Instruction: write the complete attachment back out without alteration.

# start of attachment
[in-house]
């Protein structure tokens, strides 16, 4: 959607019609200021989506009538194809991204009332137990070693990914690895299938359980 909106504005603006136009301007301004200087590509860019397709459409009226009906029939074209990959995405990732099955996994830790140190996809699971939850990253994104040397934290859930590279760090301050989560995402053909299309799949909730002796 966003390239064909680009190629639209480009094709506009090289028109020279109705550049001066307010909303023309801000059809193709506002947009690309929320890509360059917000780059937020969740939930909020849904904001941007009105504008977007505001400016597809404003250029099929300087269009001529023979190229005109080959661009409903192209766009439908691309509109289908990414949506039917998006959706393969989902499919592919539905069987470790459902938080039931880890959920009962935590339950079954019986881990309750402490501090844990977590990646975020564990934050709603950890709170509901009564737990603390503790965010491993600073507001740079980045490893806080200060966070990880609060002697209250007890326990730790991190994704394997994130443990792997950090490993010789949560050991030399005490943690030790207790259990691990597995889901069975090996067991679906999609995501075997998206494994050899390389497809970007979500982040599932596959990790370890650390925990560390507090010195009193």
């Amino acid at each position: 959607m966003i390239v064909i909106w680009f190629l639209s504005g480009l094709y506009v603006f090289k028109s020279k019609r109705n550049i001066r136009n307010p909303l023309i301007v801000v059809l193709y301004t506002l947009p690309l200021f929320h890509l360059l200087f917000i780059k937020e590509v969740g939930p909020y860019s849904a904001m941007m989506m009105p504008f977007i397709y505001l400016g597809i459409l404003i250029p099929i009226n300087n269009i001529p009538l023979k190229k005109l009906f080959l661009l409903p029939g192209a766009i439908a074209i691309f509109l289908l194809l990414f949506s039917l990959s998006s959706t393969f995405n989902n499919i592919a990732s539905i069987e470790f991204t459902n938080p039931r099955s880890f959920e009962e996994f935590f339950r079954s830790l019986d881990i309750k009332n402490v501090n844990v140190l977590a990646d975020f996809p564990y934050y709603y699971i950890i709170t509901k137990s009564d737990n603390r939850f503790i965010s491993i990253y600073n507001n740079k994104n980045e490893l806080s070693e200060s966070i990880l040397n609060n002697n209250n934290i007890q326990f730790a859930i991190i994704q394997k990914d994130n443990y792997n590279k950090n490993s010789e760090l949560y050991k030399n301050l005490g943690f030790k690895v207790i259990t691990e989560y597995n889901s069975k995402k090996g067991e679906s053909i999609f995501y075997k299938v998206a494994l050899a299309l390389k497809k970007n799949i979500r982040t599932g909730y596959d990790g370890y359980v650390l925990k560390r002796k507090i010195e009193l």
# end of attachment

[in-house]
């Protein structure tokens, strides 16, 4: 959607019609200021989506009538194809991204009332137990070693990914690895299938359980 909106504005603006136009301007301004200087590509860019397709459409009226009906029939074209990959995405990732099955996994830790140190996809699971939850990253994104040397934290859930590279760090301050989560995402053909299309799949909730002796 966003390239064909680009190629639209480009094709506009090289028109020279109705550049001066307010909303023309801000059809193709506002947009690309929320890509360059917000780059937020969740939930909020849904904001941007009105504008977007505001400016597809404003250029099929300087269009001529023979190229005109080959661009409903192209766009439908691309509109289908990414949506039917998006959706393969989902499919592919539905069987470790459902938080039931880890959920009962935590339950079954019986881990309750402490501090844990977590990646975020564990934050709603950890709170509901009564737990603390503790965010491993600073507001740079980045490893806080200060966070990880609060002697209250007890326990730790991190994704394997994130443990792997950090490993010789949560050991030399005490943690030790207790259990691990597995889901069975090996067991679906999609995501075997998206494994050899390389497809970007979500982040599932596959990790370890650390925990560390507090010195009193």
């Amino acid at each position: 959607m966003i390239v064909i909106w680009f190629l639209s504005g480009l094709y506009v603006f090289k028109s020279k019609r109705n550049i001066r136009n307010p909303l023309i301007v801000v059809l193709y301004t506002l947009p690309l200021f929320h890509l360059l200087f917000i780059k937020e590509v969740g939930p909020y860019s849904a904001m941007m989506m009105p504008f977007i397709y505001l400016g597809i459409l404003i250029p099929i009226n300087n269009i001529p009538l023979k190229k005109l009906f080959l661009l409903p029939g192209a766009i439908a074209i691309f509109l289908l194809l990414f949506s039917l990959s998006s959706t393969f995405n989902n499919i592919a990732s539905i069987e470790f991204t459902n938080p039931r099955s880890f959920e009962e996994f935590f339950r079954s830790l019986d881990i309750k009332n402490v501090n844990v140190l977590a990646d975020f996809p564990y934050y709603y699971i950890i709170t509901k137990s009564d737990n603390r939850f503790i965010s491993i990253y600073n507001n740079k994104n980045e490893l806080s070693e200060s966070i990880l040397n609060n002697n209250n934290i007890q326990f730790a859930i991190i994704q394997k990914d994130n443990y792997n590279k950090n490993s010789e760090l949560y050991k030399n301050l005490g943690f030790k690895v207790i259990t691990e989560y597995n889901s069975k995402k090996g067991e679906s053909i999609f995501y075997k299938v998206a494994l050899a299309l390389k497809k970007n799949i979500r982040t599932g909730y596959d990790g370890y359980v650390l925990k560390r002796k507090i010195e009193l």